I recently read a heart-wrenching essay in The Globe and Mail's Facts and Arguments section. It's about a woman named Sally who is going through a difficult emotional time and questioning the universe while having a spa day. Her turmoil was palpable, her angst was raw, and her self-doubt was heart-wrenching.
You need to be absolutely sure you want to leave if you are to move your career ahead versus sideways. The thought that, "I'll see what's out there and then decide" can be a waste of your time, not to mention the people who interview you. Your job performance will suffer and your stress will be extended.
Your time is the biggest resource that you have. How you manage it, is the value you offer your organization. Being productive is important and this is often measured by management in the output you document in performance reviews. What doesn't get documented however is the way you achieved those results.
The average college freshman changes their major seven times. It's okay if you don't know what to be. But work on finding out what you want. Childhood was the time for well-rounded approaches, but as a young adult, you'll need to narrow your focus in order to achieve excellence. Getting by will not attract the right connections and opportunities you'll need to enter the job market.
My mom grew up in the 1970s in Pakistan, at a time when women -- if they studied past high school -- were expected to get married right after college. What my mother did was very different. And the story's best told with this photo of my 25-year-old mom working as a chemist in Pakistan. The only woman among men.
Many people in corporate roles fantasize about breaking free and launching an entrepreneurial venture. Three years ago I took the plunge and did just that, leaving behind a senior role in management consulting to start a talent marketplace for freelance consultants. Unfortunately, my business model didn't gain traction, but the experience was the best thing that ever happened to me professionally speaking.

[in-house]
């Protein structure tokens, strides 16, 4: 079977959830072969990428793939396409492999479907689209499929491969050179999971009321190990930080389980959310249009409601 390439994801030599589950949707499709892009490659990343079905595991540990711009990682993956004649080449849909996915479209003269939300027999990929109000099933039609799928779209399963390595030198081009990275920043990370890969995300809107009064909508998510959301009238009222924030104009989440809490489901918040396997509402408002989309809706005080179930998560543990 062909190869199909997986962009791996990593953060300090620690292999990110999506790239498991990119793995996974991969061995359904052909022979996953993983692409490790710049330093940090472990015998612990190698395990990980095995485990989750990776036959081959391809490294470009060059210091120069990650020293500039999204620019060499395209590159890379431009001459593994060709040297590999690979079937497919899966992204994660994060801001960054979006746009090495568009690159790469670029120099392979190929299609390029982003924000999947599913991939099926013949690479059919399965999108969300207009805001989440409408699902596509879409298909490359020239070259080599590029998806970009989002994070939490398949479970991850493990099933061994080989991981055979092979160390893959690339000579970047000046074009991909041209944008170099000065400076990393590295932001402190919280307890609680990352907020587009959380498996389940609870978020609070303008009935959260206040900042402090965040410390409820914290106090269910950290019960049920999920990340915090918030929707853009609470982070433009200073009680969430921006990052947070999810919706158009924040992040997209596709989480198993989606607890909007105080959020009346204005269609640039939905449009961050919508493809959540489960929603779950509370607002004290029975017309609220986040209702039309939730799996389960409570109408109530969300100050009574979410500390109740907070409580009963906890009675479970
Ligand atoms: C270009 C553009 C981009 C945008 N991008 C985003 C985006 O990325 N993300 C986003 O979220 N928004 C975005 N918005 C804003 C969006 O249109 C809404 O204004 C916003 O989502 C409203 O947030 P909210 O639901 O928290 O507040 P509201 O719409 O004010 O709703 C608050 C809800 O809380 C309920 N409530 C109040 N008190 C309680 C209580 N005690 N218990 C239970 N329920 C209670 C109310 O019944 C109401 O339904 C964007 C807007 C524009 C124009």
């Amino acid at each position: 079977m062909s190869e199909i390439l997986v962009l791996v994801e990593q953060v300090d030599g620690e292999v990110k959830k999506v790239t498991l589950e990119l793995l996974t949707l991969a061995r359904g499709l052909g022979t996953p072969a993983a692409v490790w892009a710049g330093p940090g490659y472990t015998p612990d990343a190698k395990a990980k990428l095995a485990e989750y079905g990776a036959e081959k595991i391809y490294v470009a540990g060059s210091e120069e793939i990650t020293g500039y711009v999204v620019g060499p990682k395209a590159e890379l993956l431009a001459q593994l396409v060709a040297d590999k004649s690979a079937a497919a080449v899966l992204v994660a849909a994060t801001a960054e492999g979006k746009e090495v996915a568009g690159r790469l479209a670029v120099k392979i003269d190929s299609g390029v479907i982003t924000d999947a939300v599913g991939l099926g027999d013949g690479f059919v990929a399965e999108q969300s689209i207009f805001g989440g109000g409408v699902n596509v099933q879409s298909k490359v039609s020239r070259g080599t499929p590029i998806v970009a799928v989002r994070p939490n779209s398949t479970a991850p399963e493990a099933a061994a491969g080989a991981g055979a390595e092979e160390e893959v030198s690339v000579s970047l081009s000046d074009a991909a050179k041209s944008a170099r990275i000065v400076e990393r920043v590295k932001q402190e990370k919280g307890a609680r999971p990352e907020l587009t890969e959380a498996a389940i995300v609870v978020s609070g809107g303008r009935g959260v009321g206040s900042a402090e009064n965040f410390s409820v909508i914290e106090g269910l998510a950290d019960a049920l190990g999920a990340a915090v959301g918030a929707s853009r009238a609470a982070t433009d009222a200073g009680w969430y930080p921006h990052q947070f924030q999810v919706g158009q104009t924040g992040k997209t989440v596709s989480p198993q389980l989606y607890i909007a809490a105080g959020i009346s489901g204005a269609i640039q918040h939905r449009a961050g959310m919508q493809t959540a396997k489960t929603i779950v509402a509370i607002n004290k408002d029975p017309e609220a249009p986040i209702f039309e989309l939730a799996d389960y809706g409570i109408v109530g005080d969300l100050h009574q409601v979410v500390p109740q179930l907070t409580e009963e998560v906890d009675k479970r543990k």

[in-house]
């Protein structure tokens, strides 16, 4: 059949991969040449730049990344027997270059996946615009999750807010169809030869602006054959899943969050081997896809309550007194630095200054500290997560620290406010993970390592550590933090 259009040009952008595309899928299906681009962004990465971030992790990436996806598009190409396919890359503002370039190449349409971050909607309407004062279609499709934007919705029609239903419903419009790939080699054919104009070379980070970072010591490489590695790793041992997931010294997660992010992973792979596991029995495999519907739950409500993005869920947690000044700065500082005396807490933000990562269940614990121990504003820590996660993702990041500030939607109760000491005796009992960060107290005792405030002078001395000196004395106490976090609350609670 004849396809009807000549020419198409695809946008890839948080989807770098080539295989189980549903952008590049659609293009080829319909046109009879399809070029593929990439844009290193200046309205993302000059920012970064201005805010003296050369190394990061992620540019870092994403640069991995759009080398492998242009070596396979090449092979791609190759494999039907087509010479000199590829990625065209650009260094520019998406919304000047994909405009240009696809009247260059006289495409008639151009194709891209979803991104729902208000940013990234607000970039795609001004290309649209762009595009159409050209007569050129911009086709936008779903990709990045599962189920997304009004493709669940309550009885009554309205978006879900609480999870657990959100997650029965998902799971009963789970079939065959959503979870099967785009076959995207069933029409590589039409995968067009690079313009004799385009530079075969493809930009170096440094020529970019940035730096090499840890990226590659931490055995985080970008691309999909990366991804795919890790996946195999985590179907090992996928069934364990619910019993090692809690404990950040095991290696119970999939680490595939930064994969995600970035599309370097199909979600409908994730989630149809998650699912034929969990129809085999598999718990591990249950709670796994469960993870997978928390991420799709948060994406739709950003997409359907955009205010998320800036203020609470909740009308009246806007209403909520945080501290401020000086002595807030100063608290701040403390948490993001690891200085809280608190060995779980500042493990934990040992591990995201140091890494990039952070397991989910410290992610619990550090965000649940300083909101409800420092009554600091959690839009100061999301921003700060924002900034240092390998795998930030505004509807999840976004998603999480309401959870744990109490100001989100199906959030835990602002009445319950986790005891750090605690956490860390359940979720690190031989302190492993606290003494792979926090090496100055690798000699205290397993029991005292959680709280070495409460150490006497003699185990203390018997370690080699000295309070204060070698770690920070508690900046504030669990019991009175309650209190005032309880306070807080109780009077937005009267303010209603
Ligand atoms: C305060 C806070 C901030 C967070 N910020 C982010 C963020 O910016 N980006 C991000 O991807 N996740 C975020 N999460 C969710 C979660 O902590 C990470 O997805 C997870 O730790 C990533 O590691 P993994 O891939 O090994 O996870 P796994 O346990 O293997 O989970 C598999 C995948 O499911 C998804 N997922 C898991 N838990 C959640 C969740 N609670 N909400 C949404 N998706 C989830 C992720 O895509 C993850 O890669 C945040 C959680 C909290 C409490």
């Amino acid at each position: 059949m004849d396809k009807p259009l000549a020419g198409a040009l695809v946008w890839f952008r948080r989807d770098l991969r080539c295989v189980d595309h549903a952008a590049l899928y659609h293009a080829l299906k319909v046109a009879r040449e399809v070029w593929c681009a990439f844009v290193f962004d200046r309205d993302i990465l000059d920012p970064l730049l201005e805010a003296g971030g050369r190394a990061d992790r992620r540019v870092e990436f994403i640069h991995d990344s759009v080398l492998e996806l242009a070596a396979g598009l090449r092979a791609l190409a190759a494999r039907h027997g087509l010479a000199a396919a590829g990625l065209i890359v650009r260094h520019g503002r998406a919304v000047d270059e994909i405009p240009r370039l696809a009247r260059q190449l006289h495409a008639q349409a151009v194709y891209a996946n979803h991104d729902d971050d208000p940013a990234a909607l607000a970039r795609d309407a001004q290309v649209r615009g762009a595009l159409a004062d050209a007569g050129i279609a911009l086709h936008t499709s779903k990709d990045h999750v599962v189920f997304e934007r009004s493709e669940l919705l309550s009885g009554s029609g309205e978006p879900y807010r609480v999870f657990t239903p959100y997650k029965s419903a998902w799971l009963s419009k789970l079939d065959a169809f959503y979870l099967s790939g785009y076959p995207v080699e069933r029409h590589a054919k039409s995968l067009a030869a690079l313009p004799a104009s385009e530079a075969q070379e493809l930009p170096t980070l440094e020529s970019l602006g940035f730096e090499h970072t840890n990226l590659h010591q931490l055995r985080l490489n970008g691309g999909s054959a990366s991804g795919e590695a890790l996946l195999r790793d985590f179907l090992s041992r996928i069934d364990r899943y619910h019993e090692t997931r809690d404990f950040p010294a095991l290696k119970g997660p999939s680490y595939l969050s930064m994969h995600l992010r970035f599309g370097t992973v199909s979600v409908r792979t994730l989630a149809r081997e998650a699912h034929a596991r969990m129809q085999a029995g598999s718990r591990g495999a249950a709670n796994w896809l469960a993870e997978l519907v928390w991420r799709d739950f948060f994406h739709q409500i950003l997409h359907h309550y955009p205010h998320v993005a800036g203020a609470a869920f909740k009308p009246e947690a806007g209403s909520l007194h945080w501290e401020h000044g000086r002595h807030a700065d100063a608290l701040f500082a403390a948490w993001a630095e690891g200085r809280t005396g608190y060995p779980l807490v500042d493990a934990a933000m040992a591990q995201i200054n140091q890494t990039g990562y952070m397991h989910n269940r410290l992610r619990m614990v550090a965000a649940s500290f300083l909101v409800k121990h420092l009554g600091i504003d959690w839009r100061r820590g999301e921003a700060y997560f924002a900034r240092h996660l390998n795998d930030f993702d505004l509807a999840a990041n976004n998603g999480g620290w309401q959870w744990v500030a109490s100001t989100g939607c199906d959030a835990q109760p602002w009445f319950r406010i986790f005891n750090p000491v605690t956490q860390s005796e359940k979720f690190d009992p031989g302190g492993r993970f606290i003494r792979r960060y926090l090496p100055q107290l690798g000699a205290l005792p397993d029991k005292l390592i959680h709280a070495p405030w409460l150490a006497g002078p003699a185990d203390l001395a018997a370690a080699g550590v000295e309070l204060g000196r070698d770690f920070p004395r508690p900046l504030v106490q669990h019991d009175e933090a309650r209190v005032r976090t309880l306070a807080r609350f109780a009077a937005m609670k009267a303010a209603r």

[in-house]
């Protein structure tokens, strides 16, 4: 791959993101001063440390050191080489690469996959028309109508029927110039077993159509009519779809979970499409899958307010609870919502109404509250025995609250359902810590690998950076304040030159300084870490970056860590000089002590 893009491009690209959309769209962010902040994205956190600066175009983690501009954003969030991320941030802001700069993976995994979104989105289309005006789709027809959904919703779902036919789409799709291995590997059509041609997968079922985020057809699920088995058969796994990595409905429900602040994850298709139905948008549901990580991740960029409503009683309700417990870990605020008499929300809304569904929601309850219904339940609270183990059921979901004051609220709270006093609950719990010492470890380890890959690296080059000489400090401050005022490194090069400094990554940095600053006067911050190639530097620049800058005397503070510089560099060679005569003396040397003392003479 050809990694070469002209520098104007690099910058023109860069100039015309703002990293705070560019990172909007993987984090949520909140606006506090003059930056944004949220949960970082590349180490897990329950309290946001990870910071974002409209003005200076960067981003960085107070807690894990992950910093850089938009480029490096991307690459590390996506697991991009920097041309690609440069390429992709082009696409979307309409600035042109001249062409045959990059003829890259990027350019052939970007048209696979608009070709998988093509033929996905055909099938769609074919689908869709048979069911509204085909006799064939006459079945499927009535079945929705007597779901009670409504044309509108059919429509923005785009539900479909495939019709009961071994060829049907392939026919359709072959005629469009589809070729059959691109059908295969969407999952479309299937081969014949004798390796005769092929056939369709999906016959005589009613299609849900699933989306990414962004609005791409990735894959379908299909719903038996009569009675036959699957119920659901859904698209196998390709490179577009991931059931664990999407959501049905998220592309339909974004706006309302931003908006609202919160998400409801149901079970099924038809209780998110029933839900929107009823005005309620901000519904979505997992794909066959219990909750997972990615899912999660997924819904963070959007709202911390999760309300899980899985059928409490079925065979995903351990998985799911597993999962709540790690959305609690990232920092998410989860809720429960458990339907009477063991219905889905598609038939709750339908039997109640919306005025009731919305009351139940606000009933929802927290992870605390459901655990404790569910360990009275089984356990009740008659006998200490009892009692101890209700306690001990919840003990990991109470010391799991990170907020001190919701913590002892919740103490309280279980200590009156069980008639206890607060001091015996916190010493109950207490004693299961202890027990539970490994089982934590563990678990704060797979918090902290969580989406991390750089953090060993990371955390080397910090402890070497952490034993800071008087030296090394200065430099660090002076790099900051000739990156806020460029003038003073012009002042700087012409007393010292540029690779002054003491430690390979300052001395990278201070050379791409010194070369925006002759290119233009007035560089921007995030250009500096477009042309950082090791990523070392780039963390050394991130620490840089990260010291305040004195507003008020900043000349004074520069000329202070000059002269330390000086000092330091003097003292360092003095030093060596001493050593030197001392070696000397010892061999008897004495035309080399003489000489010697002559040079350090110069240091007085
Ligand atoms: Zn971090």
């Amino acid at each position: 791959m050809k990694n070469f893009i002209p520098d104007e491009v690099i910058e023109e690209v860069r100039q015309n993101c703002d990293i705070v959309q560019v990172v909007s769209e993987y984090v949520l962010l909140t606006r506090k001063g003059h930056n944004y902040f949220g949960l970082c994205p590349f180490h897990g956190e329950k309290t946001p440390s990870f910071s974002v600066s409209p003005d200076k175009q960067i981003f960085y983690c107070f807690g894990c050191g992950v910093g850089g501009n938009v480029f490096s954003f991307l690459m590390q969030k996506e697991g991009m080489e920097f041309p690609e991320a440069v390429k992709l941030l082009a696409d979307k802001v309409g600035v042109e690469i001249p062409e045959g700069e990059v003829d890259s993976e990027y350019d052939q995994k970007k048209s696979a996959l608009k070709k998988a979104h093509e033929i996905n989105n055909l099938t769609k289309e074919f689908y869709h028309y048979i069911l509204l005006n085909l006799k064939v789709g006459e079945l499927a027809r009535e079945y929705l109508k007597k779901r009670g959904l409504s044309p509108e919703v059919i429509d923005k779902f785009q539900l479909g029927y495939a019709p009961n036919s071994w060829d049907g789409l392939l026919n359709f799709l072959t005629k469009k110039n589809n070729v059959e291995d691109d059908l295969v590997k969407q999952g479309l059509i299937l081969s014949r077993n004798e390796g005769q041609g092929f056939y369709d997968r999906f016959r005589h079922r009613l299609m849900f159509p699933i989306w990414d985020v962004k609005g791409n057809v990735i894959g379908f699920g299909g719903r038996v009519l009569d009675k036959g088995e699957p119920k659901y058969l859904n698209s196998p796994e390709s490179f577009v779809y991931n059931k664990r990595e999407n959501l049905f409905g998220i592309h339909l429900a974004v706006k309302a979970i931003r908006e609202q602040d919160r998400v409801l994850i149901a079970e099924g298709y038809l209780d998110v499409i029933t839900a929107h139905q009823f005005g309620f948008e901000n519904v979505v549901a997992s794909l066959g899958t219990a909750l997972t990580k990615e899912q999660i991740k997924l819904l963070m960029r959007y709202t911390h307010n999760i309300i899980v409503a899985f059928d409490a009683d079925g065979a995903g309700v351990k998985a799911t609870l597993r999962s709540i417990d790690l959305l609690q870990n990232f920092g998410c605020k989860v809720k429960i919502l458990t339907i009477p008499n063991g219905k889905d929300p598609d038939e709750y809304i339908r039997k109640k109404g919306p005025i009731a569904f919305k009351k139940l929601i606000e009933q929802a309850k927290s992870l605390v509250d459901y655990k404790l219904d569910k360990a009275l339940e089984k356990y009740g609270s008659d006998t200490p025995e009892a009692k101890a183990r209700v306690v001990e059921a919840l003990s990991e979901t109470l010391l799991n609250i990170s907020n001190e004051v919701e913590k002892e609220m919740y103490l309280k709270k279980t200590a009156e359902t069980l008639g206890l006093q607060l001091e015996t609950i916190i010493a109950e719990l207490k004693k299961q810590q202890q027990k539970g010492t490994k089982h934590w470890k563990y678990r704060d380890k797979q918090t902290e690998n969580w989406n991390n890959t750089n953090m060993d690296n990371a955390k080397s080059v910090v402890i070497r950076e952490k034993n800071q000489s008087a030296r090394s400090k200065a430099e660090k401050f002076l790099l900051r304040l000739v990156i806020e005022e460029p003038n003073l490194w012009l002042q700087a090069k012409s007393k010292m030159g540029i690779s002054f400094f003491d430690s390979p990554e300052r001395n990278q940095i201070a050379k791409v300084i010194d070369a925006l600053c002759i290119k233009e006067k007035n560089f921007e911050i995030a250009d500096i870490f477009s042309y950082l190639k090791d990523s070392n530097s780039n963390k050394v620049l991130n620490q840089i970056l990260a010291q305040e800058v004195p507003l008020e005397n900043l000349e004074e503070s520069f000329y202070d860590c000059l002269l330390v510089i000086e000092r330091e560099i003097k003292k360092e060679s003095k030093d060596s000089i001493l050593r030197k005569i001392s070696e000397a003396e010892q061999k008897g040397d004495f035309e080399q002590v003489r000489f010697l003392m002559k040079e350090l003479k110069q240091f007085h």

In a recent blog on Forbes.com, Meta S. Brown, the author of Data Mining for Dummies, gave four reasons not to get an advanced degree in data science. I, on the other hand, believe that a structured learning environment is exactly what many need to enable the career change they have contemplated for years but have not moved on it.
In a job interview, employers will be looking to see how savvy you are, how confident you are, and how personable you are. There will be some questions about your work experience and skills, of course, but if the prospective employer didn't think you could do the job, they wouldn't waste time interviewing you. What they really want to see is how you handle pressure. How well you can communicate. If they like you. And that decision is made quickly, often in their very first impression.
Research regularly shows that the millennial generation are actively looking to work differently and are increasingly drawn to the type of careers the gig economy offers. As the gig economy grows, so do the opportunities for organizations of all sizes to increase their impact and profits in a way that is cost effective and creative.
The biggest benefit of speaking languages I've seen in my career is that it increased the opportunities that came my way. You do have to have other things working for you too, of course. You have to have other skills, like knowledge of a specific sector or market, the ability to do business and the ability to be a reliable, energetic person in any number of fields.
An interview is a two way street. The company has a void that needs to be filled and the candidate is hoping to land a better career opportunity. In order to stand out the candidate must be asking thought-provoking questions that will not only assist in collecting valuable information but break the ice to distinguish them from all the other applicants.
I'm shocked and amazed by how few people do informational interviews. Hell, a lot of people don't even know what they are. An informational huh? What is that? Well pull up a chair, sonny. You're about to get schooled. Here's what you need to know about informational interviews and how to score one for yourself.
In a world of selfies and sharing photos of what we're eating for breakfast, it's strange that we still hold back from promoting ourselves: 53 per cent of Canadian professionals admitted that talking about their achievements feels like they're bragging, while 55 per cent said they'd rather talk about their colleagues' achievements than their own.